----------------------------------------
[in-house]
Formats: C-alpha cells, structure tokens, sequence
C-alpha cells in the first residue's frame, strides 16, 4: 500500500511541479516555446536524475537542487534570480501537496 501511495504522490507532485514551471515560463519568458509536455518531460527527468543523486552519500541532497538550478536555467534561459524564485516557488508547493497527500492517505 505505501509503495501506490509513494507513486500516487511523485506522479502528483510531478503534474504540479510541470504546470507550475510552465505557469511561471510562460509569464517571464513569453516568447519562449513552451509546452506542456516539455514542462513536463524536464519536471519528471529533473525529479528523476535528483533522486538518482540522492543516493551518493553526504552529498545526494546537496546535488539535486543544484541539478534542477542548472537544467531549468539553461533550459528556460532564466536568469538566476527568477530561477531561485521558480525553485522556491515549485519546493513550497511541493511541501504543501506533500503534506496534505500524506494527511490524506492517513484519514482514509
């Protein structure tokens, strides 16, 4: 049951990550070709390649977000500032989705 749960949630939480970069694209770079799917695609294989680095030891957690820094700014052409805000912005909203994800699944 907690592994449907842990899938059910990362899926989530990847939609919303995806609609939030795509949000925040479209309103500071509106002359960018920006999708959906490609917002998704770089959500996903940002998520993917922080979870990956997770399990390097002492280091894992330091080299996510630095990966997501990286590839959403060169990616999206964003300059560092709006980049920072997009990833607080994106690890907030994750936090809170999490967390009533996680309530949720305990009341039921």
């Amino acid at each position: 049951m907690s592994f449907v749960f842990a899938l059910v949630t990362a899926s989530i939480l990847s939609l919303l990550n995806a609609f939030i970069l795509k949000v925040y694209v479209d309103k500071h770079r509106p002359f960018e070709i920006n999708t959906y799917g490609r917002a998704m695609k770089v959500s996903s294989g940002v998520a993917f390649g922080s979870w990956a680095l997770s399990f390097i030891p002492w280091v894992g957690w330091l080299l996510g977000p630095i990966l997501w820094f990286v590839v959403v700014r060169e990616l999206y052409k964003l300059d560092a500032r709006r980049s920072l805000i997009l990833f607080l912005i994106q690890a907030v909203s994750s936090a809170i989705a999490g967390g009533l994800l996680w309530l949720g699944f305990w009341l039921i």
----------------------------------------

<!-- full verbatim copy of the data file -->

[in-house]
Formats: C-alpha cells, structure tokens, sequence
C-alpha cells in the first residue's frame, strides 16, 4: 500500500511541479516555446536524475537542487534570480501537496 501511495504522490507532485514551471515560463519568458509536455518531460527527468543523486552519500541532497538550478536555467534561459524564485516557488508547493497527500492517505 505505501509503495501506490509513494507513486500516487511523485506522479502528483510531478503534474504540479510541470504546470507550475510552465505557469511561471510562460509569464517571464513569453516568447519562449513552451509546452506542456516539455514542462513536463524536464519536471519528471529533473525529479528523476535528483533522486538518482540522492543516493551518493553526504552529498545526494546537496546535488539535486543544484541539478534542477542548472537544467531549468539553461533550459528556460532564466536568469538566476527568477530561477531561485521558480525553485522556491515549485519546493513550497511541493511541501504543501506533500503534506496534505500524506494527511490524506492517513484519514482514509
């Protein structure tokens, strides 16, 4: 049951990550070709390649977000500032989705 749960949630939480970069694209770079799917695609294989680095030891957690820094700014052409805000912005909203994800699944 907690592994449907842990899938059910990362899926989530990847939609919303995806609609939030795509949000925040479209309103500071509106002359960018920006999708959906490609917002998704770089959500996903940002998520993917922080979870990956997770399990390097002492280091894992330091080299996510630095990966997501990286590839959403060169990616999206964003300059560092709006980049920072997009990833607080994106690890907030994750936090809170999490967390009533996680309530949720305990009341039921």
């Amino acid at each position: 049951m907690s592994f449907v749960f842990a899938l059910v949630t990362a899926s989530i939480l990847s939609l919303l990550n995806a609609f939030i970069l795509k949000v925040y694209v479209d309103k500071h770079r509106p002359f960018e070709i920006n999708t959906y799917g490609r917002a998704m695609k770089v959500s996903s294989g940002v998520a993917f390649g922080s979870w990956a680095l997770s399990f390097i030891p002492w280091v894992g957690w330091l080299l996510g977000p630095i990966l997501w820094f990286v590839v959403v700014r060169e990616l999206y052409k964003l300059d560092a500032r709006r980049s920072l805000i997009l990833f607080l912005i994106q690890a907030v909203s994750s936090a809170i989705a999490g967390g009533l994800l996680w309530l949720g699944f305990w009341l039921i």